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    House hunters are increasingly going up against hedge funds in a hot housing market

    Homebuyers are increasingly going up against hedge funds and other big institutional buyers in a hot housing market— and they will need to bring their best offers to the table.

    Cheri Benjamin, Realtor and CEO of Village Premier Collection, which services Atlanta, Las Vegas and Tampa Bay, said buyers might want to try and put down more than 20% and get their bank to wave an appraisal, as well as see what other contingencies they can do without. That’s because institutional buyers are now paying in cash and often at the listing price or above.

    “What’s happening is that they are coming in and they are paying cash and they are paying over and above what the asking price is for the property,” Benjamin said, stressing that before Covid-19, they often would only pay about 70% of the after-repair value on a house because they intended to flip it. “They are entering more into the buy-and-hold market versus the buy-and-flip market. That’s why we are seeing a bit of a shift from that.”

    Homebuyers are going up against institutional buyers more and more, according to property database Attom Data Solutions LLC. Institutional investors accounted for 4.6% of all single-family home and condo purchases in the second quarter of 2021, the highest share since the fourth quarter of 2015. That is up from 3.2% during the first quarter of 2021 and more than double from the 2% during the second quarter of 2020.

    In many places, that share is even higher, with 11% of all sales in Mississippi made up of institutional buyers, alongside 10.4% of sales in Arizona, 8.8% of sales in Georgia and 7.6% of sales in Nevada. In the Atlanta metro area, where Benjamin operates, institutions purchased about 12.5% of the homes sold in the second quarter of 2021.

    She said sellers have to beware of taking an offer from institutional buyers, who may offer asking price or above but will use the inspection contingency to drive the price back down.

    “What investors typically do is they beat you up when it comes to the inspection,” Benjamin said. “They want price reductions for those repairs.”

    Real estate investors (not just institutional) purchased 67,943 U.S. homes in the second quarter of 2021, the highest quarterly figure on record, according to a recent report by Seattle-based Redfin Corp. That’s up 15.1% from the first quarter. 

    Canada-based Tricon Residential Inc., for example, earlier this month said it was forming a $5 billion joint venture with the Teacher Retirement System of Texas, Pacific Life Insurance Co. and another, undisclosed global investor. The $5 billion venture will acquire more than 18,000 single-family rental homes across the country.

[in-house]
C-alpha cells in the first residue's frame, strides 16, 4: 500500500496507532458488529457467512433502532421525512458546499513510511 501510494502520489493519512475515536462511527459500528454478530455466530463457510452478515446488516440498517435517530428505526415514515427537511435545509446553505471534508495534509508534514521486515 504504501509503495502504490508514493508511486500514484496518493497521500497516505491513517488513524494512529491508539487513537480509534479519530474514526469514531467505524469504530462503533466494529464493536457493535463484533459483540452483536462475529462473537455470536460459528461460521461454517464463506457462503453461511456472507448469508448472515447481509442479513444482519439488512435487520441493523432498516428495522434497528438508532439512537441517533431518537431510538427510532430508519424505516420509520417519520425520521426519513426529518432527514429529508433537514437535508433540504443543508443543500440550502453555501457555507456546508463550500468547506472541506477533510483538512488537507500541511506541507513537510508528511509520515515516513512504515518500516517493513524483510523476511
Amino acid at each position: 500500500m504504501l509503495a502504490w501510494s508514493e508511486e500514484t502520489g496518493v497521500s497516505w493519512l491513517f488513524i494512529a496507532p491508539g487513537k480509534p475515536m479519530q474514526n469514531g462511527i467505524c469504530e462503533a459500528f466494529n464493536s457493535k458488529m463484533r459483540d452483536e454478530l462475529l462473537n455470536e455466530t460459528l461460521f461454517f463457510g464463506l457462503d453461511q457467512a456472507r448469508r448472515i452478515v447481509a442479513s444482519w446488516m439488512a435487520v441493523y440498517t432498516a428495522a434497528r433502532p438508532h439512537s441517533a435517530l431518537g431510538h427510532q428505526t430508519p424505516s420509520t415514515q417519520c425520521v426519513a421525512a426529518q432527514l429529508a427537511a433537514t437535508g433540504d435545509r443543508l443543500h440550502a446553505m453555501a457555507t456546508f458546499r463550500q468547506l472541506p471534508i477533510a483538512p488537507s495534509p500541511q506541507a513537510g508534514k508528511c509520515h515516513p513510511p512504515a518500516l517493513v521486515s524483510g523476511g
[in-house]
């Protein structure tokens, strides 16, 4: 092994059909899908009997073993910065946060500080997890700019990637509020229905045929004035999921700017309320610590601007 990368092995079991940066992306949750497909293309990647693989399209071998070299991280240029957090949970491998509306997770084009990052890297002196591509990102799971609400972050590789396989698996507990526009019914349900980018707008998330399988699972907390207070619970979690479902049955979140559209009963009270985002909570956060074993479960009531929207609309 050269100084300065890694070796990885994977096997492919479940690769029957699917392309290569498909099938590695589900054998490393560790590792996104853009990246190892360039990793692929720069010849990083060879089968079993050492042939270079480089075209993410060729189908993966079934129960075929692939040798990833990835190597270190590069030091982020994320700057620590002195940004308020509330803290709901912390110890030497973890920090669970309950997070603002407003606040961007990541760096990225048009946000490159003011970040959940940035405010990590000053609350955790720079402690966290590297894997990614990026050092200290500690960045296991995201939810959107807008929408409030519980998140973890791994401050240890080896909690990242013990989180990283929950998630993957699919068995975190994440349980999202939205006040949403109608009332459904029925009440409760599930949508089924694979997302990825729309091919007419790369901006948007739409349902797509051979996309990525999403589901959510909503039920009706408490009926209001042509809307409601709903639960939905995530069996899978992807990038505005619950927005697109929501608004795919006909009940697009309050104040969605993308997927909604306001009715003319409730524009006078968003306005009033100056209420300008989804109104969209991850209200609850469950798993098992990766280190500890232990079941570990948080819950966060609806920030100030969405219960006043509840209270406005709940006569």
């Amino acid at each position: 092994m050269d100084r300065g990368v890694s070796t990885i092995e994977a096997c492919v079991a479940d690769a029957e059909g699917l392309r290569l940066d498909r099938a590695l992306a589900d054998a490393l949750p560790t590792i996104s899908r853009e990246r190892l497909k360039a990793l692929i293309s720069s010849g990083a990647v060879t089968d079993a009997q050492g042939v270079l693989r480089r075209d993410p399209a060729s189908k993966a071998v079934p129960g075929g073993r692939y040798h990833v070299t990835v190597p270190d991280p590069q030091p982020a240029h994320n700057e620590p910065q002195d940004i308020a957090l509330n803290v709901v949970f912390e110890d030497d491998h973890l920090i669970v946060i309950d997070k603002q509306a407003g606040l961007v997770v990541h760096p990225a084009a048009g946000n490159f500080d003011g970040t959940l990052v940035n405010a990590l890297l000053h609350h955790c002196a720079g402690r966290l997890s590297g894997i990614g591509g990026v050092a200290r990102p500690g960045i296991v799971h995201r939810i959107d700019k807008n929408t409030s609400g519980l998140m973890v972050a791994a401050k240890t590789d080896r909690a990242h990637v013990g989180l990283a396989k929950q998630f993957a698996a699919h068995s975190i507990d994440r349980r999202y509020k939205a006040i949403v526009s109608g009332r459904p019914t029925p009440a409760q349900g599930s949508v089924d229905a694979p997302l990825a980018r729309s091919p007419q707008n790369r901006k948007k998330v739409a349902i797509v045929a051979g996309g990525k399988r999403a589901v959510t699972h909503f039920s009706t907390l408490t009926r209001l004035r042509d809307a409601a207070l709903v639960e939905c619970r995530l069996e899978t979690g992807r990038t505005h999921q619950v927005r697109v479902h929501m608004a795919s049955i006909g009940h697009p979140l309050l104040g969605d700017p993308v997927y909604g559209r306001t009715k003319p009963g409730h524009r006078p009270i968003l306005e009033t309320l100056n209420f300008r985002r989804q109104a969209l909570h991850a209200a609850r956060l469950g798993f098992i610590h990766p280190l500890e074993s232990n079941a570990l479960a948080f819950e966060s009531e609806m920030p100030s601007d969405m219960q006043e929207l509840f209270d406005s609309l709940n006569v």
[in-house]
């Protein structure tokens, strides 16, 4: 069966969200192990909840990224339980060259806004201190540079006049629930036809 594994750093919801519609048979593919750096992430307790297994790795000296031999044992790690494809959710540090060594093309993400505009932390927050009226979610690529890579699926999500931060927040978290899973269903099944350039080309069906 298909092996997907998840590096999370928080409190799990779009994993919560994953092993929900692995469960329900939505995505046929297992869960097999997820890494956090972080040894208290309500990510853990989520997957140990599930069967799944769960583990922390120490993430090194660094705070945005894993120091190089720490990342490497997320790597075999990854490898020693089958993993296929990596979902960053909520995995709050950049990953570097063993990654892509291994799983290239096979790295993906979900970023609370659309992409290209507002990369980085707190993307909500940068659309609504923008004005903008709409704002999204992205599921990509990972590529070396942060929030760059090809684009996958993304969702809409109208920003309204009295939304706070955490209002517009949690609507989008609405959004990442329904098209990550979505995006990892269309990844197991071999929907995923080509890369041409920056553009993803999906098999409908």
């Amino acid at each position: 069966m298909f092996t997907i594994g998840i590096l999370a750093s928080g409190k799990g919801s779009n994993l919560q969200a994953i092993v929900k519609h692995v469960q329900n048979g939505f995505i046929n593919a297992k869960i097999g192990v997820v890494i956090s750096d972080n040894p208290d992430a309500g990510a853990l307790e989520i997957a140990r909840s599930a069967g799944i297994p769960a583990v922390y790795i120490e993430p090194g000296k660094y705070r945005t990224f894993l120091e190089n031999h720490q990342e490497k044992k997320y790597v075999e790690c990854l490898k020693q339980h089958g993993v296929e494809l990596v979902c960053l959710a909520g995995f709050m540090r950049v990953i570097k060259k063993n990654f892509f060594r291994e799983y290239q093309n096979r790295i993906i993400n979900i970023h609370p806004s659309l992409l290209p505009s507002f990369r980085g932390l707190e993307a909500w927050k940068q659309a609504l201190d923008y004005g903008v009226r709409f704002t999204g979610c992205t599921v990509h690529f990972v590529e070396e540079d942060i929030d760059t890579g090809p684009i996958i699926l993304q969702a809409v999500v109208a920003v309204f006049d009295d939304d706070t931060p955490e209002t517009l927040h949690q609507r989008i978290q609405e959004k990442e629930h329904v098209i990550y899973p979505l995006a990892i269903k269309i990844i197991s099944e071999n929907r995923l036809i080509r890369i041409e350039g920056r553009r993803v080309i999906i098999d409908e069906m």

The metro area with the biggest share of homes sold to institutional buyers was Memphis, which saw 15.8% of homes sold in the second quarter of 2021 go to institutional buyers – up from 13% during the first quarter of 2021 and up from just 5.2% during the second quarter of 2020, more than a 207% increase, according to Attom.

    “Home sales to institutional investors have soared over the past year as investment funds, pension systems, large real estate entities and others buy up properties to renovate and resell or, more likely, convert into single-family rentals,” said Attom Chief Product Officer Todd Teta. “Those rentals often go to people who need to live somewhere temporarily or have been shut out of the housing market by soaring prices. The increased interest is likely due to the stronger returns investors can get compared to other places where they can put their money.”

    He said the biggest spikes came in the South and the West, where rates of institutional buyers more than doubled. Institutional buyers showed the least interest in the Northeast. And these equity, pension and other funds have an advantage over individual buyers, he stressed.

    “They have access to more sources of credit at the best interest rates or have more cash on hand to fund purchases. They also may be willing to bid prices up more than individuals because their priorities are either quick flips on resales or a consistent return over a long period with single-family rentals as opposed to an individual buyer looking for a place to live on a tight budget,” Teta said.

    The metro areas with the biggest share of institutional homebuyers includes:

    1. Memphis, Tennessee: 15.8%
    2. Atlanta-Sandy Springs-Roswell, Georgia: 12.5%
    3. Charlotte-Concord-Gastonia, North Carolina: 11.6%
    4. Phoenix-Mes-Scottsdale, Arizona: 11.5%
    5. Jacksonville, Florida: 10.9%
    6. Tucson, Arizona: 10.5%
    7. Raleigh, North Carolina: 10.3%
    8. Birmingham-Hoover, Alabama: 10.2%
    9. Indianapolis-Carmel-Anderson, Indiana: 9.2%
    10. Las Vegas-Henderson-Paradise, Nevada: 8.8%

    The high number of cash purchases comes as what has been a red hot housing market spurred in part by Covid-19 has begun to shift. Prices are beginning to slip, with 4.7% of listings for the four weeks ending Aug. 1 seeing price drops, according to real estate firm Redfin, compared to 3.7% during the same period last year. 

    There are other signs the market might be turning, with new home listings surpassing prepandemic levels earlier in July, according to reporting by Ashley Fahey, real estate editor at The Business Journals.

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